Personally for our own sites where we act as publisher we have not seen any significant reduction in CPC for the two months since we started. If anything it has gone up. I do sometimes wonder if this reduction in CPC people are seeing may not be accross the board but may be due to things like available ad inventory, (for example our average cpc has always been fiarly modest - perhaps these reductions are mainly being seen in high value CPC areas?
The only other thing i would like to throw in the mix is that theoretically the more impressions you have may be negatively realted to CPC - for various reasons including the more likely that the same user will click on other ads (2nd, 3rd, or 4th with usually have lower CPC) when they encounter a similar block of ads again on your site -(this assumes that the top position in the block is usually more expensive and has more likelihood of being clicked on) - so if you have a reader profile that is more likely to visit multiple pages in a session or period the subsequent clicks on average will attract a lower CPC. Secondly as you provide more ad space in a site, more ad inventory has to be found to fill it, and supposedly the "best highest value ads" are inserted first, and then those ranking lower start to fill up other pages as highest value ads reach their daily limit, or if google has some sort of algos determining (say for example) the max times a certain ad can appear on one site.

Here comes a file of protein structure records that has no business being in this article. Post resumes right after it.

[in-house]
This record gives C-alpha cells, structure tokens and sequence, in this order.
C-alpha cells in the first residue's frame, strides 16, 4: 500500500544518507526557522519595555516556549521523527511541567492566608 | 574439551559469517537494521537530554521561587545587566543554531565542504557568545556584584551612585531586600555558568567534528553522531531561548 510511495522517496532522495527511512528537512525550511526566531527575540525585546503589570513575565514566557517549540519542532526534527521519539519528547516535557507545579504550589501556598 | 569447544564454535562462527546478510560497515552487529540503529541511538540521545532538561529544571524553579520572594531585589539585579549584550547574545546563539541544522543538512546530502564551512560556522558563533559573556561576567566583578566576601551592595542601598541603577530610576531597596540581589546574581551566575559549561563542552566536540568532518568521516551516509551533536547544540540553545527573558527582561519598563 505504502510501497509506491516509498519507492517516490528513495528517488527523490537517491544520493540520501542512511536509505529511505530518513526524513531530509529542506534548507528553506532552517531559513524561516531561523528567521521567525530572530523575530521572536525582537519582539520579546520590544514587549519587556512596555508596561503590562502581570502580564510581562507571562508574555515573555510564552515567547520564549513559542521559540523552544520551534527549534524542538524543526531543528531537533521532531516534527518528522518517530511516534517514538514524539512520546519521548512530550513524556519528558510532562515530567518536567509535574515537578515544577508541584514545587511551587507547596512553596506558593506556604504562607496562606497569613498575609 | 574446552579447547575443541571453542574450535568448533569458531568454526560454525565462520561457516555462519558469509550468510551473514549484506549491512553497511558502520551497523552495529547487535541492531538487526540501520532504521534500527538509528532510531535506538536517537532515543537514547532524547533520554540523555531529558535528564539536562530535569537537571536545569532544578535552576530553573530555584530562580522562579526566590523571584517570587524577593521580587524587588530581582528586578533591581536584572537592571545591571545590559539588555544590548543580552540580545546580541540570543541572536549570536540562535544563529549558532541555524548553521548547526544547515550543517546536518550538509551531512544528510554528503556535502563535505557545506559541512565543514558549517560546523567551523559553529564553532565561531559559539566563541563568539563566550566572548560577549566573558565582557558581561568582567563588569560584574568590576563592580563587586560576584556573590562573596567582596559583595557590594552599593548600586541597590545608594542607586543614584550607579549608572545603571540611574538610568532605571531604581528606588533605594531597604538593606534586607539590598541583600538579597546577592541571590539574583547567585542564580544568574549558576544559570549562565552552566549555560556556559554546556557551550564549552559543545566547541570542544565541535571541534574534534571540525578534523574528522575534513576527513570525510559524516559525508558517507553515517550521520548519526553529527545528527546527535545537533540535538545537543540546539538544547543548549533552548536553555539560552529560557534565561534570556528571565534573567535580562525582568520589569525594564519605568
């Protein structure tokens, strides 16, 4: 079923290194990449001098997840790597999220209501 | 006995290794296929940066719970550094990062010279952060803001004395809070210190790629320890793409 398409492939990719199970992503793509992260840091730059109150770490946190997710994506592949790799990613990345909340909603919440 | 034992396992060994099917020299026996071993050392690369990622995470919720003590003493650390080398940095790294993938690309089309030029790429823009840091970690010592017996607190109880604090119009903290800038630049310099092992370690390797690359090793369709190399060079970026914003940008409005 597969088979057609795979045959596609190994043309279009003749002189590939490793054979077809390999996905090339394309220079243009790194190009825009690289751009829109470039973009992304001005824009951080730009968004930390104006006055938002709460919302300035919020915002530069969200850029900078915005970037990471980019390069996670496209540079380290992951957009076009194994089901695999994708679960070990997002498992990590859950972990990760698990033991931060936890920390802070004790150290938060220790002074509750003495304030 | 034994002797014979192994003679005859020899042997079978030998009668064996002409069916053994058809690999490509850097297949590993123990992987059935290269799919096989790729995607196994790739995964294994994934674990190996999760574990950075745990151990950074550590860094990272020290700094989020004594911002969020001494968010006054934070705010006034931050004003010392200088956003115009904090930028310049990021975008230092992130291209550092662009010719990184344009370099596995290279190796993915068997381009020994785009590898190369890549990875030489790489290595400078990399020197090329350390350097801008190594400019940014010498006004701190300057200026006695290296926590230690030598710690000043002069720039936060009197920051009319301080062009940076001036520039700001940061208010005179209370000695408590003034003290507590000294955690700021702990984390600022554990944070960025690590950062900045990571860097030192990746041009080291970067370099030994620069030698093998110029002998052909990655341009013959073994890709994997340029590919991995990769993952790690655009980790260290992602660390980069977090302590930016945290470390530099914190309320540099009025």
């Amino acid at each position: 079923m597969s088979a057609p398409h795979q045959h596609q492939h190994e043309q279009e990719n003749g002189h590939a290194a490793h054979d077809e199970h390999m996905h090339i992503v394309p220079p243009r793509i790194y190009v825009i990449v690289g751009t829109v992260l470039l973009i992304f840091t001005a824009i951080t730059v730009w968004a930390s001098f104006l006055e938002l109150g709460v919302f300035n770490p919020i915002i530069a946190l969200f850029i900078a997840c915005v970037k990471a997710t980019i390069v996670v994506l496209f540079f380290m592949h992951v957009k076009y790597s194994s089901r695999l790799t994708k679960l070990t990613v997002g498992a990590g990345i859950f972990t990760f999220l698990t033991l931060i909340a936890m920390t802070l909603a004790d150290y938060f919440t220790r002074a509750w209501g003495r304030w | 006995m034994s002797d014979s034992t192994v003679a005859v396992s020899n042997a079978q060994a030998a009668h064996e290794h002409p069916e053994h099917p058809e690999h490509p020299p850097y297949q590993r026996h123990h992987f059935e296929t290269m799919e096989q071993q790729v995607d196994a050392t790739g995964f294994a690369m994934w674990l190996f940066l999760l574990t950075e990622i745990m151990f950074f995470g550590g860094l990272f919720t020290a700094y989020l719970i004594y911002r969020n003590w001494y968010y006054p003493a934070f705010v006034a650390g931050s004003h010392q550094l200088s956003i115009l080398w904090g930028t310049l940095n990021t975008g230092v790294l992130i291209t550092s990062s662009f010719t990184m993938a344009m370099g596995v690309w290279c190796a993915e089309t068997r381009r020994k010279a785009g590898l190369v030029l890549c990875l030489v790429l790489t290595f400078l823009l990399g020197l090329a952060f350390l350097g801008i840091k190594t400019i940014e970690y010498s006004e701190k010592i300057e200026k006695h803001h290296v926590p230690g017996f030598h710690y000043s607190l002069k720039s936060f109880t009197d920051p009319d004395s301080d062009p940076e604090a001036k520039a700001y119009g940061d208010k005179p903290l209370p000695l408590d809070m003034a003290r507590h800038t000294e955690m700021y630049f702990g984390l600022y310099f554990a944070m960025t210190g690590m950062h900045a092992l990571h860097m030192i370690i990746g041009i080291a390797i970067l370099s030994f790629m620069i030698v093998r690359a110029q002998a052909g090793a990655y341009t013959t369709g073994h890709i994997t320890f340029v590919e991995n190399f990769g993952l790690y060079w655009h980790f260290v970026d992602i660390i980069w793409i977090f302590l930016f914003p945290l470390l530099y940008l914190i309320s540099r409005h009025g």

My general feeling is that google will reduce the average "percentage" of click value to publishers over time until they find the most lucrative forumula for all 3 players (adwords, advertisers, publishers), and the amount which still stops publishers dropping adsense for their competitors. Though im absolutely sure it will not be a simple percentage, but more complex in the way it is worked out...
One reason for this is that on the adsense reporting screen, the most obvious column (revenue per click) is left off - maybe so that we cant see the gradual decline over the weeks easily!
| 3:50 am on Aug 19, 2003 (gmt 0)|
My earnings per click are way down. My ctr is way off as well. My income is off 85% since the blackout. And my traffic has never been better.